NGOs: The Growth Industry of Chitral

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NGOs: The Growth Industry of Chitral

Postby babak » Sun Feb 14, 2010 8:25 am

Related to this article: Les Kafirs Kalash


NGOs: The Growth Industry of Chitral

The recently published article, “The Widening Credibility Gap”, makes a clarion call for the restoration of Chitrali values in the muddled world of local institutions and Non Governmental Organizations (NGOs). The author details a litany of problems with local groups, ranging from the absence of basic operating standards to unbridled opportunism based on greed and nepotism. Importantly, the article stresses the uniquely Pakistani obsession with individuals and the cult of personality over respect for institutions or processes.

During a recent trip to Chitral, my father detailed further abuses in what he calls sarcastically, the “NGO industry” of locals. Tales of NGOs begetting new NGOs would be laughable were they not undermining our society and genuine efforts to help the population. The sad spectacle of mushrooming NGOs tripping over themselves to solicit funding is a blight on Chitrali society. The observation that groups are trying to discredit the government in their zeal to outmatch government donor support is both shocking and pathetic. I have long questioned the sight of placards and hoardings championing the projects of foreign government agencies in Chitral. Throughout Chitral one sees signs, boards and banners advertising the work of one or another NGO. Nowhere in Pakistan is this crass display so prominent as in Chitral. If the purpose of these groups is to alleviate the condition of locals, why has advertising become such a priority?

The simplest Chitrali knows that the giving of alms or charity does not demand public recognition. It is often said, “ The needy deserve a hand up, not a hand out ” in some form of partnership. Moreover, to engage locals in a mutually beneficial partnership does not imply creating a parallel set of institutions or challenging the writ of state. Why cannot donors work with existing government organizations or the few developmental groups with proven track records?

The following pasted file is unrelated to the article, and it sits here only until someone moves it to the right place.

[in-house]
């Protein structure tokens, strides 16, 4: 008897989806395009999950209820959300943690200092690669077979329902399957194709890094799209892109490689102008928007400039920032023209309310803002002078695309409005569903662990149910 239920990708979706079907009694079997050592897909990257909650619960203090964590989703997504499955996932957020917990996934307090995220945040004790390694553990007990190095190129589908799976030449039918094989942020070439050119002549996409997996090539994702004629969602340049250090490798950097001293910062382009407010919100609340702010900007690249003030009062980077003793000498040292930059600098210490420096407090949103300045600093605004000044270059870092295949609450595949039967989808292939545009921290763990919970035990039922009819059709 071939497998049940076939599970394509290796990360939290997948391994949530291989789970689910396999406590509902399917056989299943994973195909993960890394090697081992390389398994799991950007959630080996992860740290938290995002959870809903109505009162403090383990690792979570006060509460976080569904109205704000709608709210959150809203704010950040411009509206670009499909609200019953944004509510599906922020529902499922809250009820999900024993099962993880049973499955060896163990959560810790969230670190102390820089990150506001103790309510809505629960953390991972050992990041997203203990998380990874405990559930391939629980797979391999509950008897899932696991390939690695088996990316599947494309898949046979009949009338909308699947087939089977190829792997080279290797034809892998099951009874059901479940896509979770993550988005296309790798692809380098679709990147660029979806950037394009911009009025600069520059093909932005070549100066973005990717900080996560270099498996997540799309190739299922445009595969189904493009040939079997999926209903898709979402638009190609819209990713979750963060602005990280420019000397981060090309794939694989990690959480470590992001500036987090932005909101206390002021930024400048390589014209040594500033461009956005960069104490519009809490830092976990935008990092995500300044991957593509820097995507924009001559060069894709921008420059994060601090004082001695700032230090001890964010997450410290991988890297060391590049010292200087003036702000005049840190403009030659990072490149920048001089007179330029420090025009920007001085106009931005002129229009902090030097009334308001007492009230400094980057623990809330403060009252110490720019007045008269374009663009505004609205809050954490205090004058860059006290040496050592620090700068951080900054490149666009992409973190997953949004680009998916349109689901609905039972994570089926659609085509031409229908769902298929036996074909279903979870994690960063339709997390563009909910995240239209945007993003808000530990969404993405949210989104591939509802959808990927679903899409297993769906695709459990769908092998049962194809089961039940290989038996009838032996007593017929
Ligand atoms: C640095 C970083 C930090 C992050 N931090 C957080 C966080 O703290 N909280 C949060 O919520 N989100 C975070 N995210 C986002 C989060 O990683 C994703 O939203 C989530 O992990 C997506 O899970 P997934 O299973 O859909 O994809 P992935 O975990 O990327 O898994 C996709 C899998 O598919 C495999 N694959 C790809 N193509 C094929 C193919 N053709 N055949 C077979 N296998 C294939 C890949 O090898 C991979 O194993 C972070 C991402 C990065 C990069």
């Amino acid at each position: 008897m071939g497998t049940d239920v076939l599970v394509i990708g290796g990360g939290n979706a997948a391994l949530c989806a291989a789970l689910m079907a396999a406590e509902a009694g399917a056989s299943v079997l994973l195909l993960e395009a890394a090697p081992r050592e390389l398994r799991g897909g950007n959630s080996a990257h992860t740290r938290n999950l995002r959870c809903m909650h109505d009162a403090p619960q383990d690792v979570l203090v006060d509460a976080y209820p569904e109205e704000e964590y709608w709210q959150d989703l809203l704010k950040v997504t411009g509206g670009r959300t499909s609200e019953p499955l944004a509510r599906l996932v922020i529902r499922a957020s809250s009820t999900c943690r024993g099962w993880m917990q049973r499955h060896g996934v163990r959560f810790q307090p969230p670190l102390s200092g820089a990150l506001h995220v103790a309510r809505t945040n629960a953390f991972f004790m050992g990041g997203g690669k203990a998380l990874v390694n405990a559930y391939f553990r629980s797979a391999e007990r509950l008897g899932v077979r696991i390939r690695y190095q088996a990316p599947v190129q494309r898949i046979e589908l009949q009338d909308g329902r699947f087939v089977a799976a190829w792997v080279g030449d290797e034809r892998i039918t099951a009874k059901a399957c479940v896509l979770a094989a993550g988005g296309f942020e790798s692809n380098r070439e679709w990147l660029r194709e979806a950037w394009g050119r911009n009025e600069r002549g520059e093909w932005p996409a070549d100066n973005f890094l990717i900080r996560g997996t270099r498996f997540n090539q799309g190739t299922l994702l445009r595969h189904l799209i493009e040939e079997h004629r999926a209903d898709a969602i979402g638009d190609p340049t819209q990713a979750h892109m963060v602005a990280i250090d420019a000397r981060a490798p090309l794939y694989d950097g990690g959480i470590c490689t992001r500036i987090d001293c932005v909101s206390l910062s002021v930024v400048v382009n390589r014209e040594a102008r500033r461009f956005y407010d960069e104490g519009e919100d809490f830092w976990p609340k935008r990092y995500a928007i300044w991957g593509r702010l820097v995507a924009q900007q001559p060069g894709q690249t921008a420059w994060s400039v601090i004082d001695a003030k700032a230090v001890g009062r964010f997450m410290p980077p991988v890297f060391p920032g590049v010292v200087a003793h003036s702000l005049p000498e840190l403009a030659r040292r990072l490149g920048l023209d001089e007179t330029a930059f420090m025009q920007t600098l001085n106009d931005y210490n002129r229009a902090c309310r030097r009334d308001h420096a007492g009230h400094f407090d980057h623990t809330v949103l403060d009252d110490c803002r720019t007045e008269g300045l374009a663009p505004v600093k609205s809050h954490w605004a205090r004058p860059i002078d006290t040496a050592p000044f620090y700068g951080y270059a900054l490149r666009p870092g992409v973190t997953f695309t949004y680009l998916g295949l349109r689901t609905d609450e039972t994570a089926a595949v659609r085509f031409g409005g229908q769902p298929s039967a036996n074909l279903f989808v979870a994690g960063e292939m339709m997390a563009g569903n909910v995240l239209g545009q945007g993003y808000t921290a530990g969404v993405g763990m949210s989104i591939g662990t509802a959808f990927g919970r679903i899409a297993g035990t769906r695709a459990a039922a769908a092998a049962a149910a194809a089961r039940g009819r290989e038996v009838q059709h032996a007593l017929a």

To accept the premise that we are a sovereign state worthy of self-rule demands that we support our institutions of state. Political scientists would argue that state institutions are an extension of the collective citizenry, irrespective of local, ethnic, provincial, religious or class affiliations. Most observers agree that Pakistan’s ultimate salvation resides in the development of civil society organizations and sound public institutions. Despite worries about transparency in government departments and institutions, the importance of capacity building at the federal, provincial and district level is imperative for any real development. Several months ago, Pakistanis were encouraged to hear that a greater portion of developmental aid was to be channeled through governmental institutions. This would serve the goals of capacity building as well as provide basic human development needs. It is the job of all involved to ensure that groups claiming to serve the public good are held accountable.

To speak of a return to the Chitrali values of honesty, simplicity, decency and hospitality obliges us to revisit the social order, governance, culture and traditions of the district. Chitrali values are one visible manifestation of the relatively benign and tolerant rule of many centuries of Chitral’s ruling house. I whole-heartedly endorse Chitral News’s article enjoining Chitralis to reclaim our traditional values. However, in an otherwise well written article, the author levels the misguided charge of intolerance against Chitral’s former rulers. He chooses to ignore the reality of Chitral’s rich ethnic and religious diversity instead of celebrating it. I suggest he look again to Chitral’s former lands in Afghanistan’s Kunar region and Nuristan where no Kalash are to be found. In an era of absolute monarchs, European rulers were as equally harsh as Afghanistan’s King Amanullah in dealing with minorities. Under the enlightened rule of the Mehtars, the Kalash of Afghanistan were welcomed in Chitral. Similarly, many others fleeing persecution in Central Asian and neighboring Kingdoms found security in Chitral. Perhaps this too explains why mutual respect, truth and tolerance are Chitrali values?

S. Sofia Baig,
California, USA.
09 Feb 2010
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